Julie Medero is an Assistant Professor of Computer Science at Harvey Mudd College. Her research interest is in bringing machine learning and data analysis to social science problems. She's particularly interested in applications of natural language processing to literacy education and to social psychology. Medero is also interested in developing collaborations with community partners to provide opportunities for computer science students to participate in community-engaged learning opportunities. She received her B.A. in computer science and linguistics from Swarthmore College, and her M.S. and Ph.D in electrical engineering from the University of Washington.
WITH GROUPS CREATING PROGRAMS TO ENCOURAGE FEMALES TO CONSIDER STEM, WHAT IS THE BIGGEST BARRIER TO ENTRY THAT IS STILL PREVALENT TODAY?
In computer science, one big challenge we face is that a lot of students still don't have a clear idea of what it means to be a computer scientist. A lot of students have an image in their head of what they think a computer scientist is supposed to be like, and that image may not be one that reflects their own identity. They don't realize what an incredibly broad field computer science is, and don't know that there are many different applications of the things we teach in computer science classes. Beyond teaching technical content, those of us who work as STEM educators have an obligation to help our students see the ways that the material we teach can complement their own goals, aspirations, and values.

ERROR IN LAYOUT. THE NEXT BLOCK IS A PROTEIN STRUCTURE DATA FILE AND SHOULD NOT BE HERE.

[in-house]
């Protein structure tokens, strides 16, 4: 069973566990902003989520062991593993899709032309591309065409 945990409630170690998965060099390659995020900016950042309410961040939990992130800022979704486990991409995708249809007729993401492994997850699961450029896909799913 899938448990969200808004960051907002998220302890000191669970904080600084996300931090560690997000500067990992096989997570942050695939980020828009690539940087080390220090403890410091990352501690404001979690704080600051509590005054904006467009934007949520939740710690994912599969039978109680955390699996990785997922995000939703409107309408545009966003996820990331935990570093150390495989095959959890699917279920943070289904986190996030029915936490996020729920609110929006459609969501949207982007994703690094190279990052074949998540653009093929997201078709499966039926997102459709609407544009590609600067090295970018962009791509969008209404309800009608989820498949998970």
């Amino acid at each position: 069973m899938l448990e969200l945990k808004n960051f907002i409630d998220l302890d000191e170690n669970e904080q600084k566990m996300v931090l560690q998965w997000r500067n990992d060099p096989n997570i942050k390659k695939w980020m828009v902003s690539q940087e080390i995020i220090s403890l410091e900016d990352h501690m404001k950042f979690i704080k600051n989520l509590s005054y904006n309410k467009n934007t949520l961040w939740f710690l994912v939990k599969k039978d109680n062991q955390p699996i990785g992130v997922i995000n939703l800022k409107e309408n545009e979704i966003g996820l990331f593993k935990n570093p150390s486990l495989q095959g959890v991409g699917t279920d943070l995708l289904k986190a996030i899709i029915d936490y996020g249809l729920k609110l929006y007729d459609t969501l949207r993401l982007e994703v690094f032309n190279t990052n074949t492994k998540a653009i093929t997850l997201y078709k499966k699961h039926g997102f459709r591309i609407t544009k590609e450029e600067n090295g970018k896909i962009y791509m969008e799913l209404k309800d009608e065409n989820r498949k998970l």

WHAT OR WHO INSPIRES YOU?
I'm incredibly inspired by my mom, who worked in the navy in the late 60's and early 70's maintaining submarine simulators. It's hard for me to imagine computing at that time, when computers filled whole rooms and "fixing" a computer meant tracing voltage with a voltmeter to find the exact gate that needed to be replaced, and when there were far fewer women working in computing than there are today.